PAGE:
Early in his time as provost, Price met with the faculties of the university’s twelve schools, all of which report to him. He set out to explore the multiple layers of a complicated campus.

“When I was touring the medical school, they wanted to show me a particularly old auditorium in need of renovation,” he recalls. “We opened the doors and there, on the stage, was this fabulous a cappella group of medical students. These are students who, like their counterparts at Duke, are at one of the best medical schools in the country, and they find the time to get together, on their own, and produce beautiful music. Those kinds of experiences— they happened to me every day. These places are a mixture of history and tradition. But they are also forward-looking, youthful, and competitive in the most exuberant way. I just love that.”

One of his initiatives at Penn was the “Campaign for Community,” meant to deploy a particular history and tradition—open conversation—on a modern campus. As the initiative was rolled out in the fall of 2015, The Daily Pennsylvanian, Penn’s student newspaper, editorialized that “[a]t a time when universities are increasingly under fire for disregarding and oppressing open expression, we’re glad to see Penn maintaining its firm commitment to freedom of thought, freedom of inquiry, and freedom of speech— in the form of a university- wide campaign, no less.”

Price describes that campaign not just in terms of promoting open expression, but also as part of the work of defining a community. “We have an obligation as educators to encourage students to seek out challenging viewpoints, to actively seek out disagreement, because that’s how we learn,” he says. “I like to tell students that you cannot go from a state of not knowing something to knowing it without going through a state of confusion. So you should embrace confusion. That’s a very distinctive view of what it means to be a thoughtful community. And it takes practice. We have to remind ourselves that the way we talk, the way we engage, the way we debate has to be practiced.”

The Campaign for Community “formalizes what universities should be doing day in and day out,” he says. Not just the big, structured programs, on themes like Asians in the media and science and race, but also small, free-flowing, student-initiated discussions in the college houses. “This can be difficult to do when the tendencies in society are moving in a very different direction. But it’s also when the idea becomes all the more important, and when universities consequently become all the more important.”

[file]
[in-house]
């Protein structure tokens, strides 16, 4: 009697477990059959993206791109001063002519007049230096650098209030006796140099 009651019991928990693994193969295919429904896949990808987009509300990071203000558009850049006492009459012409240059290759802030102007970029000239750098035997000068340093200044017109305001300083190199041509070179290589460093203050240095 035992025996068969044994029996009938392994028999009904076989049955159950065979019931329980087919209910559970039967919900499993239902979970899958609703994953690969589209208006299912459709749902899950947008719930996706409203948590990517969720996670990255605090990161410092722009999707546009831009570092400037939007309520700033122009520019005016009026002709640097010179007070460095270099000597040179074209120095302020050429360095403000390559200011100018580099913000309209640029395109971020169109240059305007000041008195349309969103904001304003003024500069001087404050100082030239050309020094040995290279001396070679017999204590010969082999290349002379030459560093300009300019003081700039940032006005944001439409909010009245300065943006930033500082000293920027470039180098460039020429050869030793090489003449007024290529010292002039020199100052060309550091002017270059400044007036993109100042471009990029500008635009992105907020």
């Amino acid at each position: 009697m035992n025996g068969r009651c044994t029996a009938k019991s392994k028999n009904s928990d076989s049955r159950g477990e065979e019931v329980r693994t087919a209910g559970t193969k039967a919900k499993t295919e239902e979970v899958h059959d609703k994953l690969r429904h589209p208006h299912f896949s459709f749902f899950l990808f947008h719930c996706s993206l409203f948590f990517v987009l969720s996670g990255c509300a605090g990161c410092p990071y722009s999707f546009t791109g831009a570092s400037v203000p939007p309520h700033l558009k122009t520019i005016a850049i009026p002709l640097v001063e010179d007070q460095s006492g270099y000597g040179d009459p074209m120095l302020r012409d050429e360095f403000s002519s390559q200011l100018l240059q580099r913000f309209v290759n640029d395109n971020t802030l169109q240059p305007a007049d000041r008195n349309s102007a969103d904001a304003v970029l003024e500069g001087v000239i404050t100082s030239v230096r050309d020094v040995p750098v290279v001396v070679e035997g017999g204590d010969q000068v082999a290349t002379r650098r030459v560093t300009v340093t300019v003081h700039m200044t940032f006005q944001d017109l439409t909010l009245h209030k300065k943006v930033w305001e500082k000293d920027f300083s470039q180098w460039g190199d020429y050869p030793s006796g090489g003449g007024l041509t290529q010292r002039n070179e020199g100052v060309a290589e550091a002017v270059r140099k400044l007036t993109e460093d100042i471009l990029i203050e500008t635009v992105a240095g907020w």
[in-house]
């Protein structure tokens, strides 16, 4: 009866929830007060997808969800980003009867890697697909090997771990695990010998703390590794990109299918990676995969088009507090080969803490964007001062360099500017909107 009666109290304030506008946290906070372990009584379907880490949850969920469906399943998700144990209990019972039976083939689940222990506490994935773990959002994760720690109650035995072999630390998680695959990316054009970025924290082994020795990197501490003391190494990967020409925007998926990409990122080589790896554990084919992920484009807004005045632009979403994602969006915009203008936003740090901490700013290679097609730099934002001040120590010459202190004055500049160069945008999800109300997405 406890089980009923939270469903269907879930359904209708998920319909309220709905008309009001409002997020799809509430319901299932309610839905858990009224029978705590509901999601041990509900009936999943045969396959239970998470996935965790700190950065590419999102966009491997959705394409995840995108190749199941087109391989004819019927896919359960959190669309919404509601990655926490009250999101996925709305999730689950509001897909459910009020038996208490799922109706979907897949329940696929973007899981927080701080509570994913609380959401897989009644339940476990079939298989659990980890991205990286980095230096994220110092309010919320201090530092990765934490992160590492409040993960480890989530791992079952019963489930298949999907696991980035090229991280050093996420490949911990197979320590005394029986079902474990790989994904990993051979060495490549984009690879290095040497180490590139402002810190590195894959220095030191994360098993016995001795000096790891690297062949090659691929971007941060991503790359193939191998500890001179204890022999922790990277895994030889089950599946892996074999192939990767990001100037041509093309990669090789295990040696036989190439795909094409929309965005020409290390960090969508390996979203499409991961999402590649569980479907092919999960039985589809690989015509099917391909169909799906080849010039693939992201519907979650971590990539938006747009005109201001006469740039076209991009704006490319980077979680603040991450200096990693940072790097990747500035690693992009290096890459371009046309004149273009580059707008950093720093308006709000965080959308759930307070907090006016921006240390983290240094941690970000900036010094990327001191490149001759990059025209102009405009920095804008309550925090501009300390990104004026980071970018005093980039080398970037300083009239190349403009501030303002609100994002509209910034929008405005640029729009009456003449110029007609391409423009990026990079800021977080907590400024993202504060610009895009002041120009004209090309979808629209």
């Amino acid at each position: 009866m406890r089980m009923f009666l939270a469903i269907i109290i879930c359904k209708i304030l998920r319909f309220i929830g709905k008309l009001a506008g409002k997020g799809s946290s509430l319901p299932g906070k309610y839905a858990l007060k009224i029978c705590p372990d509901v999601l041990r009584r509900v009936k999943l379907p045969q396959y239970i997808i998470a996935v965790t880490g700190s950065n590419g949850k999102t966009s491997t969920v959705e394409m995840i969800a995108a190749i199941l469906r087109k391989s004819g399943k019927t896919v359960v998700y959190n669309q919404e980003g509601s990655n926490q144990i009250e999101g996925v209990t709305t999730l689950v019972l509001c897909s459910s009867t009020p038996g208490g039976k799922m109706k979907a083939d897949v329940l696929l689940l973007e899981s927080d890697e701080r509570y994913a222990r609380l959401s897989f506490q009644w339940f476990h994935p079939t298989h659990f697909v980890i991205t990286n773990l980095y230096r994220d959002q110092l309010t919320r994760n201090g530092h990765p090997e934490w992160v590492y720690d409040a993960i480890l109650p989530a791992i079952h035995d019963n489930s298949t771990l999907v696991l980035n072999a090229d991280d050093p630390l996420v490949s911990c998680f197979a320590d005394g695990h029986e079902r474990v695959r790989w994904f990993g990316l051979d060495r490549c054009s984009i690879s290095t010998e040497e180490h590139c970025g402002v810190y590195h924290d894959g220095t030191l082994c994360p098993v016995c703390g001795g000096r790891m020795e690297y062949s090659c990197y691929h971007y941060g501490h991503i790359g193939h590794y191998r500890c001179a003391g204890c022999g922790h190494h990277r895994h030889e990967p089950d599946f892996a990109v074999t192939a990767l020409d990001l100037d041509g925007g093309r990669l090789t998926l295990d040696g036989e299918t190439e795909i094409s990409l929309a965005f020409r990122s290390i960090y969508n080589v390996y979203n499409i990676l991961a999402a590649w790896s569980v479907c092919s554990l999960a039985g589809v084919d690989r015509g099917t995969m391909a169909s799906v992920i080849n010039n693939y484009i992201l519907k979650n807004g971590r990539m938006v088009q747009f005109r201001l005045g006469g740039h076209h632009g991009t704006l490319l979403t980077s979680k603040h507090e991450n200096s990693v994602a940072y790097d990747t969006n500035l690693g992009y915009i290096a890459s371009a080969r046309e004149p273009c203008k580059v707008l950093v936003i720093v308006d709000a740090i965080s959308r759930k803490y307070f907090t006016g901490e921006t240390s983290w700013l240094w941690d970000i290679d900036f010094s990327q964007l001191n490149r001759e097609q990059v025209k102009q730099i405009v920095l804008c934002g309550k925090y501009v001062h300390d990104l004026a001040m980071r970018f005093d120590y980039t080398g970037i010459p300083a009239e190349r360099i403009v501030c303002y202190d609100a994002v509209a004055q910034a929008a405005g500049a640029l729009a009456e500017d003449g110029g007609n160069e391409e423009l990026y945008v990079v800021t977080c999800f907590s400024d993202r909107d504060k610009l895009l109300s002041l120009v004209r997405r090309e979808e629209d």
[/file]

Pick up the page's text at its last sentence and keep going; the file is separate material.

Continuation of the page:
Technology on campus, for Price, is similarly values-laden: It promises not just to make learning more efficient, but also to spread learning to underserved populations. Penn was one of the four partner institutions helping to launch Coursera, an online education platform—particularly for massive open online courses, or MOOCs—that also includes Duke. The Coursera partnership “gave us an opportunity to deliver knowledge outside the university, to the rest of the world,” he says. “And for those adventurous faculty members who wanted to jump on board, we made it easy for them to do so. We made a lot of investments in course development for them.”

Price also led a different kind of curricular outreach, with Penn’s establishing a base in Beijing. Technology applied to teaching. A footprint in China. He likes to trace all of it to the same impulse and to describe it in similar language: building on the mission of a research university and building a community in the process. (Bringing Penn to the world and the world to Penn, according to the university’s latest vision statement.) At Penn, as at Duke, the China initiative began with the business school, expanded into something university-wide, and appealed to faculty who, as Price puts it, “would be adventurous enough to say, ‘I’ll give that a try. I’ll go out there. I’ll teach a course. I’ll run this program.’ ”